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I am wondering how compiler (or preprocessor) include headers. I have three files. First is header.h, second first.cpp <- and there is #include <iostream>, third <- it contains #include <iostream> too.

header.h:

#ifndef HEADER_H_
#define HEADER_H_

struct Student
{
    std::string imie;
    int ocena;
};


void foo();

#endif

first.cpp:

#include <iostream>
#include "header.h"

int main()
{
    Student Jan;
    std::cout << "It's OK" << std::endl;
    foo();

    return 0;
}

Second.cpp:

#include <iostream>
#include "header.h"

void foo()
{
    std::cout << "I like Linux" << std::endl;
}

And my question is do the compiler copy code from library twice? Should I cut all iostream from .cpp's to one .h?

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If you open the source code of the iostream header, you will see it includes header guard as well, meaning the header will be included only once.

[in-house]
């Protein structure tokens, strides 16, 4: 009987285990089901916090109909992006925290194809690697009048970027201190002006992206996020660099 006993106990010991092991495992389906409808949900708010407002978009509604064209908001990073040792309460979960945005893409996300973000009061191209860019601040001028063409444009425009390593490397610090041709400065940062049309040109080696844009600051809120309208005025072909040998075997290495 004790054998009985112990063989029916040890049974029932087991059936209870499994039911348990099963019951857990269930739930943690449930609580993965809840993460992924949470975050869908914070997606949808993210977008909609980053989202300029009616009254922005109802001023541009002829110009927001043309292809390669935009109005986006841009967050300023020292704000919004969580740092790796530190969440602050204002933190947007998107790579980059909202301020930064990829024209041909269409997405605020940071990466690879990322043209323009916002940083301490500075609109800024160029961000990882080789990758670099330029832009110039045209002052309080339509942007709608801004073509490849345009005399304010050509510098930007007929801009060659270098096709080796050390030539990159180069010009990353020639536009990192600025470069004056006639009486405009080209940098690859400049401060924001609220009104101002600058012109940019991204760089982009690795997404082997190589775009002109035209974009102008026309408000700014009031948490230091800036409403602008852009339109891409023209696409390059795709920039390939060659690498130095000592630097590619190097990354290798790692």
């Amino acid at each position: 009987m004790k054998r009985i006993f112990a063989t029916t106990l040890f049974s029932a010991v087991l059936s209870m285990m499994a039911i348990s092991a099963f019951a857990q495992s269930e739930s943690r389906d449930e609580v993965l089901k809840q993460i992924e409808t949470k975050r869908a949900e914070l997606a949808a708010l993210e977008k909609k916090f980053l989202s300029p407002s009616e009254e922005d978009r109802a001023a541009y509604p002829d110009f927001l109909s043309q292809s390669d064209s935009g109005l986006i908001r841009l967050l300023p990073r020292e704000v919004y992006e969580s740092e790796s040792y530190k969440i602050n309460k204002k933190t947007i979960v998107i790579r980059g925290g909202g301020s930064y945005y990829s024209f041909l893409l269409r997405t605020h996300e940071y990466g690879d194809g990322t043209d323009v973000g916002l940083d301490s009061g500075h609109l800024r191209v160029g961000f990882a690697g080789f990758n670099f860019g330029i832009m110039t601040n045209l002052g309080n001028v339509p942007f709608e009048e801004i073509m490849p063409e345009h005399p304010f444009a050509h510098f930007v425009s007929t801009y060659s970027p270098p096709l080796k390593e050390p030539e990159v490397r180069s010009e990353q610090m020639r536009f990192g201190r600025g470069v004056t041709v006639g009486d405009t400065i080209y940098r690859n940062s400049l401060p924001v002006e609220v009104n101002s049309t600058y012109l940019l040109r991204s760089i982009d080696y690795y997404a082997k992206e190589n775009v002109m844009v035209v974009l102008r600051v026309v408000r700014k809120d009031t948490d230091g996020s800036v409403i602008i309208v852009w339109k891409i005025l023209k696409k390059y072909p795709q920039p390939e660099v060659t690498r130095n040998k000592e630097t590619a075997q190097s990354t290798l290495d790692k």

For example the GCC guards the header with the _GLIBCXX_IOSTREAM constant.

  • Thank you for help, but where can I find all libraries (in Linux (this is more important for me) and Windwos)? – diego9403 Jul 27 '16 at 12:53
  • @diego9403 You could always just google * source code, such as iostream source code. With closed-source libraries you are obviously going to have less luck and need to trust the creator of the library it was written well. – Andy Jul 27 '16 at 14:15

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